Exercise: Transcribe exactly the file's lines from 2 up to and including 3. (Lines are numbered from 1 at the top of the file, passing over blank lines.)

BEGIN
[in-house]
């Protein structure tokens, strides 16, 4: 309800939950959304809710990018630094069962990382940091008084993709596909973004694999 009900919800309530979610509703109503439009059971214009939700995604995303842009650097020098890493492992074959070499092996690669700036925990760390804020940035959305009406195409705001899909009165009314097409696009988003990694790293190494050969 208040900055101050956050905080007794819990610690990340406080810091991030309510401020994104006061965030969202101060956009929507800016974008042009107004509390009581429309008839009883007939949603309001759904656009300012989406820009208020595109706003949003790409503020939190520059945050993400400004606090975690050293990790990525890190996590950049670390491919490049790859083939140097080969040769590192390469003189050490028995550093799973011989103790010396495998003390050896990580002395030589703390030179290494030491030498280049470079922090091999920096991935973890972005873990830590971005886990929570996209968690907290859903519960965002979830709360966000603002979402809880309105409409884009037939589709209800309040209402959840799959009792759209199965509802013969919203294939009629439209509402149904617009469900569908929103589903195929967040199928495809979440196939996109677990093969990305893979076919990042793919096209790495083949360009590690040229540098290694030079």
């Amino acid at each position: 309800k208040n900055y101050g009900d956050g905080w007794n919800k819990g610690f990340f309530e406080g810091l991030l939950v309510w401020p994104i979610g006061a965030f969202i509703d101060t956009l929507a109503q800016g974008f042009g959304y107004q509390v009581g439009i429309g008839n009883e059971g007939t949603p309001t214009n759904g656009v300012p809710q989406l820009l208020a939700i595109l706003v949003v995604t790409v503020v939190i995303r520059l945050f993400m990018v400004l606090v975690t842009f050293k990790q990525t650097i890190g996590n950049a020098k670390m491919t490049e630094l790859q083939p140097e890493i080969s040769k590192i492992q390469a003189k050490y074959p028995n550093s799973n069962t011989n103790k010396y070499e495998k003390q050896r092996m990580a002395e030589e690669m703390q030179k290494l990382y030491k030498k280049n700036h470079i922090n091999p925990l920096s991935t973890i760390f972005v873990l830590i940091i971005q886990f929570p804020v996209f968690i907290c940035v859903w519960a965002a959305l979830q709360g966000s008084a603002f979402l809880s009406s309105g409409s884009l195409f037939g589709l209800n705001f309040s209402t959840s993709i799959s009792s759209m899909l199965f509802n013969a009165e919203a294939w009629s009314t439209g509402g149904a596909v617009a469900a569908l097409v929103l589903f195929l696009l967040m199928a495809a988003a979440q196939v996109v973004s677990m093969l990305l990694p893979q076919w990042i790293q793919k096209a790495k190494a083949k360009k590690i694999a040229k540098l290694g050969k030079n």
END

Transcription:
């Protein structure tokens, strides 16, 4: 309800939950959304809710990018630094069962990382940091008084993709596909973004694999 009900919800309530979610509703109503439009059971214009939700995604995303842009650097020098890493492992074959070499092996690669700036925990760390804020940035959305009406195409705001899909009165009314097409696009988003990694790293190494050969 208040900055101050956050905080007794819990610690990340406080810091991030309510401020994104006061965030969202101060956009929507800016974008042009107004509390009581429309008839009883007939949603309001759904656009300012989406820009208020595109706003949003790409503020939190520059945050993400400004606090975690050293990790990525890190996590950049670390491919490049790859083939140097080969040769590192390469003189050490028995550093799973011989103790010396495998003390050896990580002395030589703390030179290494030491030498280049470079922090091999920096991935973890972005873990830590971005886990929570996209968690907290859903519960965002979830709360966000603002979402809880309105409409884009037939589709209800309040209402959840799959009792759209199965509802013969919203294939009629439209509402149904617009469900569908929103589903195929967040199928495809979440196939996109677990093969990305893979076919990042793919096209790495083949360009590690040229540098290694030079």
């Amino acid at each position: 309800k208040n900055y101050g009900d956050g905080w007794n919800k819990g610690f990340f309530e406080g810091l991030l939950v309510w401020p994104i979610g006061a965030f969202i509703d101060t956009l929507a109503q800016g974008f042009g959304y107004q509390v009581g439009i429309g008839n009883e059971g007939t949603p309001t214009n759904g656009v300012p809710q989406l820009l208020a939700i595109l706003v949003v995604t790409v503020v939190i995303r520059l945050f993400m990018v400004l606090v975690t842009f050293k990790q990525t650097i890190g996590n950049a020098k670390m491919t490049e630094l790859q083939p140097e890493i080969s040769k590192i492992q390469a003189k050490y074959p028995n550093s799973n069962t011989n103790k010396y070499e495998k003390q050896r092996m990580a002395e030589e690669m703390q030179k290494l990382y030491k030498k280049n700036h470079i922090n091999p925990l920096s991935t973890i760390f972005v873990l830590i940091i971005q886990f929570p804020v996209f968690i907290c940035v859903w519960a965002a959305l979830q709360g966000s008084a603002f979402l809880s009406s309105g409409s884009l195409f037939g589709l209800n705001f309040s209402t959840s993709i799959s009792s759209m899909l199965f509802n013969a009165e919203a294939w009629s009314t439209g509402g149904a596909v617009a469900a569908l097409v929103l589903f195929l696009l967040m199928a495809a988003a979440q196939v996109v973004s677990m093969l990305l990694p893979q076919w990042i790293q793919k096209a790495k190494a083949k360009k590690i694999a040229k540098l290694g050969k030079n």